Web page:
Zha Jiang Mian is a well-known traditional Beijing cuisine that consists of ground pork and onion cooked in a rich, savory brown sauce with a hint of sweetness. Noodles are then added, and the dish is finished with crunchy cucumber. It can be made ahead of time, requires little preparation, and cooks quickly. It’s the ideal one-bowl dinner for warm days and works well for meal preparation.
What is Zha Jiang Mian?
One of the most well-liked Shandong Cuisine dishes is Zhajiangmian (fried sauce noodles). It is a meal of substantial wheat noodles with zhajiang sauce on top. Pork or beef is simmered in a sauce consisting of salty, fermented soybean paste. Zhajiang and mian are both Chinese words that translate to “fried sauce” and “noodles,” respectively. It is also a well-known mini lunch or snack in Beijing.
Zhajiangmian originated in Shandong and was presented to Beijing by Qing Dynasty Emperor Guangxu (1871–1908) and Empress Dowager Cixi when travelling from Beijing to Xi’an. They entered a restaurant and placed a bowl of Zhajiangmian on the menu. They both had to have another bowl because it was so delicious. Then, Empress Dowager Cixi invited the cook who had prepared the “fried sauce noodles” to the Beijing palace. Zhajiangmian gained popularity in Beijing and other parts of China ever since.
Even though the meal originated in China, it was popularised in Korea 100 years ago after being brought there by Shandong immigrants. Because it is inexpensive, practical, and informal, the dish, known as ja jang myun in Korea, is incredibly well-liked.
The dish’s Zha Jiang sauce is its primary selling point. Ground beef and a yellow soybean paste are used to make the sauce. Typically, sweet bean sauce and soybean paste are used as the basic sauce for Beijing Style Zha Jiang Mian.
The meal also comes in a vegetarian variation where the beef is replaced with smoked tofu when making the sauce. These noodles are quite salty and fragrant. They are referred to in Beijing as “soul food” for this reason.
Zha Jiang Mian is traditionally cooked in Beijing using handmade noodles. With a rolling pin, a firm dough (made of all-purpose flour, water, and a dash of salt) is rolled flat before being cut into long, thick noodles. To accomplish the same thing, a pasta machine will come in helpful.
Depending on the location, sliced fresh or pickled vegetables, such as cucumber, radish, and pickled edamame, are frequently used as a topping for noodles. Additionally, extra firm tofu or a chopped omelette might be served. Low-fat dieters frequently use skinless, minced chicken for the meat component.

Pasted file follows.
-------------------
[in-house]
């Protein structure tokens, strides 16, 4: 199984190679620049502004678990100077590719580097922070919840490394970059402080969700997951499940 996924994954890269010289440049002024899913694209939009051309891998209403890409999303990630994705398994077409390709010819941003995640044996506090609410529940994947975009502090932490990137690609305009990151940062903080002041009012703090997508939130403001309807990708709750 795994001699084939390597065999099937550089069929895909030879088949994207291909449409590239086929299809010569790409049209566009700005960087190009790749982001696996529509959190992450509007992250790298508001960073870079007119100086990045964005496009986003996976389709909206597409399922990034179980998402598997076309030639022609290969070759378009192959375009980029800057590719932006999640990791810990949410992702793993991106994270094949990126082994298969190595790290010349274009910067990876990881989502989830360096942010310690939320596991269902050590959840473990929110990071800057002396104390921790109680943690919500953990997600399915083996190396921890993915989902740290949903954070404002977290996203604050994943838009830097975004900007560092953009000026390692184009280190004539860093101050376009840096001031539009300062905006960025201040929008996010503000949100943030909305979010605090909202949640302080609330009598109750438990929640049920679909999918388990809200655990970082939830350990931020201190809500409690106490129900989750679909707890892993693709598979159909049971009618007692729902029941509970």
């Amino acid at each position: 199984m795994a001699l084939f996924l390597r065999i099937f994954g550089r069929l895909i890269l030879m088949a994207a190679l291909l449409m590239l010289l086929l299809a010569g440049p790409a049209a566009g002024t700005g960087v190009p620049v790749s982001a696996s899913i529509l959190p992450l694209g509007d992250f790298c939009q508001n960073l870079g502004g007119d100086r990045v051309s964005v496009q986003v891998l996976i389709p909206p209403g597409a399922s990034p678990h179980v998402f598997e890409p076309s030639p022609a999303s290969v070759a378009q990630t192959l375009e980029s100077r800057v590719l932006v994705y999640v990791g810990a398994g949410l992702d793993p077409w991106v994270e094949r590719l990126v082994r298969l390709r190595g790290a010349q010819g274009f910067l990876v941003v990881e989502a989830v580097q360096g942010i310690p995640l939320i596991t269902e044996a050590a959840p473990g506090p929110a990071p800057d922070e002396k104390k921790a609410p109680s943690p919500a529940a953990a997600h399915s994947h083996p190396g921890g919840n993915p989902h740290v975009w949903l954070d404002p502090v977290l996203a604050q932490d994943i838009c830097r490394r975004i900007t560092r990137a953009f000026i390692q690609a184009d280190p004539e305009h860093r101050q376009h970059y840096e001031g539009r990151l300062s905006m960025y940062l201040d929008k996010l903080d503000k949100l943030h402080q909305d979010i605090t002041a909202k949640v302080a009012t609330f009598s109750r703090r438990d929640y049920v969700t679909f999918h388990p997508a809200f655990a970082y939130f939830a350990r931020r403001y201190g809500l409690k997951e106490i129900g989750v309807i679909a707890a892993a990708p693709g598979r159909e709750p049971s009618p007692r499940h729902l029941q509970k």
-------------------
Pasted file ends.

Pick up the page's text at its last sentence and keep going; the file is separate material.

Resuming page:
Out of all the variations of Zha Jiang Mian, I favour the Beijing variation where the primary seasoning is yellow soybean paste (sweet bean sauce, hoisin sauce or broad bean sauce are used in other versions).
With wheat, salt, water, and fermented yellow soybeans, yellow soybean paste is a dark, thick paste. It is Beijing Zha Jiang Mian’s soul, pungent, fragrant, and salty. It comes in two varieties: standard and dry yellow soybean paste. Its texture is more substantial since it has less water in it.
Zha Jiang Mian places a high value on vegetables. To save as much nutrition as possible, they are either served raw or immediately blanched. This recipe has an excellent balance because the natural plain flavour of the veggies pairs nicely with the salty, fragrant sauce even without any additional seasoning.
You can top your dish with a variety of vegetables, including carrot, celery, cucumber, beansprouts, radish, fresh green soybeans, Chinese cabbage, and any other veggies with a crisp texture.
Which type of Noodles is best for Zha Jiang Mian?
The noodles used in traditional Zha Jiang Mian are quite thick. In terms of thickness, it is comparable to udon noodles but has a chewier texture.
If all you can find are dried noodles, that is perfectly acceptable. Depending on the texture you desire, you can use either thick or thin types of noodles. Use wheat flour and water-based noodles; no other components, such as eggs, should be present.
Difference between Korean & Chinese Zha Jiang Mian
It is widely acknowledged that Zhajiangmian, a Chinese word, is the source of jjajangmyeon. While both meals feature thick meat sauces and tossed noodles, Zhajiangmian typically utilises soybean paste while the Korean dish employs fermented black bean paste.
Zha Jiang Mian Recipe
For the sauce: Dry yellow soybean paste, Sweet bean sauce, water, oil, star anise, scallion, ginger, pork, and rice wine.
For the vegetables: Bean sprouts, soybean, cucumber, radish.
Step 1: Dry yellow soybean paste and sweet bean sauce should be diluted with water in a bowl. Place aside.
Step 2: Oil in a wok is heated over medium-high heat. Ginger, spring onions (the green part), and star anise should be added. Continually stir until fragrant.
Step 3: Add the rice wine and the pork. Cook the pork until it turns pale.
Step 4: The diluted sauce should be added. After bringing everything to a boil, let it simmer for 20 minutes.
Step 5: The sauce will then thicken to the desired consistency after a full boil. Add the scallions’ white portion and stir.
Step 6: Boiling water is used to blanch green soybeans and beansprouts (cucumber and radish are served raw). Drain when you take them out.
Step 7: Noodles can be prepared in the same pot. Drain and give a quick rinse with cold water.
Step 8: Serve the noodles in a bowl. Add the sauce and vegetables on top.
- Use a piece of pork with some fat for enhanced flavour. If you choose, you are welcome to replace minced pork. Additionally, the major ingredient could be beef, lamb, chicken, tofu, or shiitake mushrooms.
- Feel free to top it with additional vegetables of your choice. Also excellent are Chinese cabbage, carrots, and celery.